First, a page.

- Remove all soap and residue with a clean, damp cloth.
- Buff it back to a shine with a dry, soft cloth.
- For added protection, apply a dog safe preservative or conditioner. Then buff again until shiny.
Things to keep in mind when buying leather dog collars
You probably have a local store that sells good quality leather dog collars, but if you don’t, check out some of the online options. A knowledgeable retailer or website will be able to guide you to the right size, weight, and material for your particular dog’s breed, age, and behaviors.
All the leather collars will be more durable and flexible than their fabric counterparts, but you don’t want a narrow collar on a dog that likes to pull, or a big, fat, jewel-studded collar on your puppy, whose bones are still quite malleable.
Remember that for your puppy or rescue dog the feeling of something around their neck may be very foreign – choose a lightweight, soft leather collar and ease into something more substantial as they adjust to the new sensation.
It also helps to praise them by telling them how wonderful they look in it. And as always, communicating with your dog about why you’d like them to wear a collar, what it’s good for, and what the tag(s) say is always a good thing.
I’ve found that if they understand why it’s important, that even if it gets loose later and could come off easily? They will make the effort to keep it on their neck because they understand it’s purpose.
The danger of training with a collar
If your dog continues to pull and choke themselves on a collar and lead, or they are so strong they drag you down the street or knock you over, then you’ve got a serious problem.
Not only will your dog get hurt – often their neck is pulled out of alignment and you’ll need a good chiropractor to realign their spine – you can get hurt too.
Get some help from a positive dog trainer so you know how to teach them to heel properly on lead.
But what if you can’t or have tried all the right stuff and your dog still pulls? If that’s you and your dog, then consider using a harness instead.
So what about using a harness for your dog?
A good dog harness can be a great solution to avoid the problem that collars can cause when on a leash.
The bad news is, not all harnesses are created equally. You want the right harness.
For instance, dog harnesses with leash clips positioned on the dog’s back or shoulders are a terrible idea… unless you want your dog to be a sled dog dragging you down the street with all their weight and strength! No? I didn’t think so.
You also don’t want a harness that clips in front low between their front legs. Another terrible design flaw unless you enjoy watching your dog trip over the leash and get tangled up. It might slow them down, but it’s terrible frustrating to them and you when you have to untangle them every few steps.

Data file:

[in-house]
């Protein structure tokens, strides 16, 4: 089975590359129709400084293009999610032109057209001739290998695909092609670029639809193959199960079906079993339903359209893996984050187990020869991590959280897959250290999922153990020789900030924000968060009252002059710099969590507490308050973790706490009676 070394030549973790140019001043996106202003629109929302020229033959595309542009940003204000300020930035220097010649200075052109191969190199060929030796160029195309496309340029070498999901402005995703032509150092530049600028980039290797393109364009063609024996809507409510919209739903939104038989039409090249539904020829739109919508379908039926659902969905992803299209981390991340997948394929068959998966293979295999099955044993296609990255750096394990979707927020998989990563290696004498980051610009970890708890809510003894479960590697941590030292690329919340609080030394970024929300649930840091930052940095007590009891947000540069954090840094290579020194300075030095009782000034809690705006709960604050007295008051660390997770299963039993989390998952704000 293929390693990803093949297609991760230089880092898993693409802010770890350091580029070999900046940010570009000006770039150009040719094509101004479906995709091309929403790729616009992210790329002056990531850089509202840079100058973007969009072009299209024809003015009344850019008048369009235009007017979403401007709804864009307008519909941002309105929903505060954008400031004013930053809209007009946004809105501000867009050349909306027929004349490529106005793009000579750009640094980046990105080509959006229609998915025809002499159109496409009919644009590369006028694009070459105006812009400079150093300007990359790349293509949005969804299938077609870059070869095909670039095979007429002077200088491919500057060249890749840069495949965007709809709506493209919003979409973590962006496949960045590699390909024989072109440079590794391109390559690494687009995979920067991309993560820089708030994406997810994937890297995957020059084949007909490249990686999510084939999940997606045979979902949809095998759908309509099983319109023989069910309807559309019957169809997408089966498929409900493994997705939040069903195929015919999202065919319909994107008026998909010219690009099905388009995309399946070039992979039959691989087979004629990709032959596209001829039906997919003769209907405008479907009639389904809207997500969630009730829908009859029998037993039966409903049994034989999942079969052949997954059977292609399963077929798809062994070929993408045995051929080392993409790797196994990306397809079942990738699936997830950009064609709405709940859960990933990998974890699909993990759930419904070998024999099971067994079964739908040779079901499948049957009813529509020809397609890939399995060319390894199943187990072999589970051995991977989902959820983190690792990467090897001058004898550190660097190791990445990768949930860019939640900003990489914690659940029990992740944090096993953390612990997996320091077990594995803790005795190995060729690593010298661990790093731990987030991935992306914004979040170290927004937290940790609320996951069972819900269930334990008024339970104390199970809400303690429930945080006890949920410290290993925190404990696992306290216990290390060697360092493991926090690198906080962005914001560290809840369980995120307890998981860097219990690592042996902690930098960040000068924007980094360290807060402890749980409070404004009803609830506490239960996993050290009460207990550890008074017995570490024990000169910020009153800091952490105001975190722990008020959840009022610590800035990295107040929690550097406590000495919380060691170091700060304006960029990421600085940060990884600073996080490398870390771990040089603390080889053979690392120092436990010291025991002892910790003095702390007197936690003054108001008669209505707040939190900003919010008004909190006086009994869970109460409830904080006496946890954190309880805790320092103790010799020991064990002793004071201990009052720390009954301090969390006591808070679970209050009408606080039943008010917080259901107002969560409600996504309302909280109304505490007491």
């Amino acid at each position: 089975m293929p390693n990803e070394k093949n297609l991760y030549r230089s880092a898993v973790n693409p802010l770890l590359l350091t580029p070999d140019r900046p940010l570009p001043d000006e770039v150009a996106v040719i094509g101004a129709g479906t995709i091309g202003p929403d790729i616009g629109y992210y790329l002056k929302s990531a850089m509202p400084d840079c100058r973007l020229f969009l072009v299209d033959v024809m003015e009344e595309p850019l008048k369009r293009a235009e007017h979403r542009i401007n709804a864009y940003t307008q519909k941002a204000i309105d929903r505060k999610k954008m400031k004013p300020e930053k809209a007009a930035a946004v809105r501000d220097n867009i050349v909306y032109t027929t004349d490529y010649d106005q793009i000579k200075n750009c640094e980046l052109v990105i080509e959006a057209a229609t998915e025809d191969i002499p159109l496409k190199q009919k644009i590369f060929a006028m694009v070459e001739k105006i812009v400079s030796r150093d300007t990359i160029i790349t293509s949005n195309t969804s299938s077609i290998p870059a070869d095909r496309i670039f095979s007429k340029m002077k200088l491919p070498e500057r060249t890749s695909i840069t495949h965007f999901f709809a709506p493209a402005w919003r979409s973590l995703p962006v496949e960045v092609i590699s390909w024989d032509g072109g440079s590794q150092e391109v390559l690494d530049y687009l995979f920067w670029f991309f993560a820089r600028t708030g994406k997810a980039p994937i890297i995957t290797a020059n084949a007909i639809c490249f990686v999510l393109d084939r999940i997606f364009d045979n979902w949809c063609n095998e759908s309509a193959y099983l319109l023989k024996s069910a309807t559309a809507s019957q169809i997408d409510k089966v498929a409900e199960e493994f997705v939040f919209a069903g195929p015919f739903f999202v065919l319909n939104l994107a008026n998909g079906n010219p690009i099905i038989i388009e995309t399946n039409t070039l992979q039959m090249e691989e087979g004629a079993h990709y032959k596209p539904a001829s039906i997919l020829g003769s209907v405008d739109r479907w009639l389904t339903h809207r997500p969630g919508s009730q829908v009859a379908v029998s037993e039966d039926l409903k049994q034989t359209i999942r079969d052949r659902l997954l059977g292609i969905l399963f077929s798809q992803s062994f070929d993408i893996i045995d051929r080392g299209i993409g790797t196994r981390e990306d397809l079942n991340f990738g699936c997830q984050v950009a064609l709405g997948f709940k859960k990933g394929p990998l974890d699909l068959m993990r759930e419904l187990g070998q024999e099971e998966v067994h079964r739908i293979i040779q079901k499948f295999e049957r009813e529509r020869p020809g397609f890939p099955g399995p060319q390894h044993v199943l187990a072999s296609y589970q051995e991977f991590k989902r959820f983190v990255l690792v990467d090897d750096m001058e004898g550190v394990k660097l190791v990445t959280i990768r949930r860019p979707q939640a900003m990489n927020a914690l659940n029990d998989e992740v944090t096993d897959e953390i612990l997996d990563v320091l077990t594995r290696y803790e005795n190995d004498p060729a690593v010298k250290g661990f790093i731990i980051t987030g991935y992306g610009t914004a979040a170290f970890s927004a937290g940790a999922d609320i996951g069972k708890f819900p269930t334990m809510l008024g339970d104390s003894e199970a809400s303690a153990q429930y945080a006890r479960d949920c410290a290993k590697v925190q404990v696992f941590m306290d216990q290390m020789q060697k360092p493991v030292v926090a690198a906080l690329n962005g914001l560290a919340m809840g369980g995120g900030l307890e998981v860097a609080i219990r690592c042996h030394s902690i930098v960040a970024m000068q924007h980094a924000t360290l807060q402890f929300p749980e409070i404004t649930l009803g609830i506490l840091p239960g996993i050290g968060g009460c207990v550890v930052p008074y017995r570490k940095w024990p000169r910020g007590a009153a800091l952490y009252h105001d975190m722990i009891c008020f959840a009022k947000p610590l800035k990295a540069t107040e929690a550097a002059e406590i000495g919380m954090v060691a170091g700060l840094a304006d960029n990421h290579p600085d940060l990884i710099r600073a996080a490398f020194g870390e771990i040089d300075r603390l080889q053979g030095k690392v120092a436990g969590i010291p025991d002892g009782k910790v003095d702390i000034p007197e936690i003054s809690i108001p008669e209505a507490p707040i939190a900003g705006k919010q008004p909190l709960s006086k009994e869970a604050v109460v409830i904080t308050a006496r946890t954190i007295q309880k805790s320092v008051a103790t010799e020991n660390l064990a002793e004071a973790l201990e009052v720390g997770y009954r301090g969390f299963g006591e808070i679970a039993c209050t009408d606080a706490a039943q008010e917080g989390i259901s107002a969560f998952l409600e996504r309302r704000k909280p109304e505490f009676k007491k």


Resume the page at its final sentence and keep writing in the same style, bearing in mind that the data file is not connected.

The best dog harness clips up high on the chest, below the neck. The reason is that when the dog pulls against the harness, the harness itself blocks the forward action. When a dog leans against something pulling back against their chest, they naturally back up a bit. Their instinct is to lean away from the pressure.
That’s exactly what you want. When they back away from pressure, you can recall them to you in the proper heel position and redirect them to follow your lead.
Remember that collars and harnesses are just one tool to help teach good behavior
Good leash manners are important, even if you’re raising a farm dog. Training your dog can be fun and a great bonding experience for both of you.
It’s important to keep in mind, though, that sometimes a dog’s bad behavior is a sign of something other than a bad attitude. And there are many ways to work with your pet and teach good behavior beyond leash training.
All pets are constantly sending us messages about their sense of well-being, and their sense of your well-being. Pets mirror their masters.
If your ordinarily calm dog is suddenly acting aggressively, pulling on the leash during walks or tuning you out, take time to figure out what else is going on – both in your pup’s world and yours.
If you’re having a hard time reading your pet’s signals, get a professional to help you out – a veterinarian or pet communicator. Better yet, take the time to learn the language your dog is speaking to you.
It’s possible that you could be a pet communicator and benefit from the rich and interesting conversations you can have with your four-legged companions.
If you’d like more information, contact us…let’s communicate with your dog!